In terms of education, the eToro academy is a one-stop shop that covers long-term investing, short-term trading, and crypto trading, along with general investing topics in the form of courses, guides, and tutorials.

So, copy trades aren’t stock alerts per se, but they do follow a similar purpose—outsourcing analysis to a trusted source. In some respects, provided that you find a really reliable trader, this approach can be even more hands-off and efficient than trading alerts.

3. Market Chameleon – Best for Experienced Traders

Market Chameleon is our top pick for experienced traders. The service offers a wide variety of features besides stock alerts—it is by far the most feature-rich platform that we’re including in this list. However, that’s a double-edged sword—to really maximize the potential of Market Chameleon, you have to be a very experienced trader.

Pros Cons
Three separate newsletters with their own alerts Not beginner friendly
Fantastic research tools Very much a DIY setup
Fair price point Lack of educational material

Let’s begin with the price this time. Market Chameleon has 4 plans available: Stock Trader, Options Trader, Earnings Trader, and Total Access. They’re priced as follows: $39/month, $69/month, $79/month, and $99/month. We’re primarily going to be focusing on the stock trader plan, but we will also be mentioning features available in other plans for a totally honest review.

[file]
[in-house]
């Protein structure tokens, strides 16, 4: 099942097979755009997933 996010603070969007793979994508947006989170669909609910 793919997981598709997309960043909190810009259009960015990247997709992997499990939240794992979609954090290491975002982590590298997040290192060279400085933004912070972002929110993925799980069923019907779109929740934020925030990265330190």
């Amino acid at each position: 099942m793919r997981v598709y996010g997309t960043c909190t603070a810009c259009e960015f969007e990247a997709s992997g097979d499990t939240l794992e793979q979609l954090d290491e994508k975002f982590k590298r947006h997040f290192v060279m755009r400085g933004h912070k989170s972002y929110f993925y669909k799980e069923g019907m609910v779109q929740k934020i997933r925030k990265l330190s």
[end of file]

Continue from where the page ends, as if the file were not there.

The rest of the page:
Market Chameleon’s primary draw is that it offers screeners and analysis tools that cover a lot of ground. In terms of stocks, you get access to both premarket and after-hours stock screeners, a dividend calendar, a historical price distribution screener, a fair value estimator, and plenty of others.

In terms of alerts, they’re distributed via 3 newsletters that are sent out daily—premarket movers, earnings alerts, and option order flow sentiment. Each of the newsletters approaches trading opportunities from a different angle and includes details on how to set up the trades.

Of course, seeing as how the platform supports custom watchlists, you can set up custom alerts that will ping you once the price of a security that you’re tracking has moved sufficiently. These watchlists also give you an easy way to filter via volume, price spikes, market cap, beta, and other relevant factors.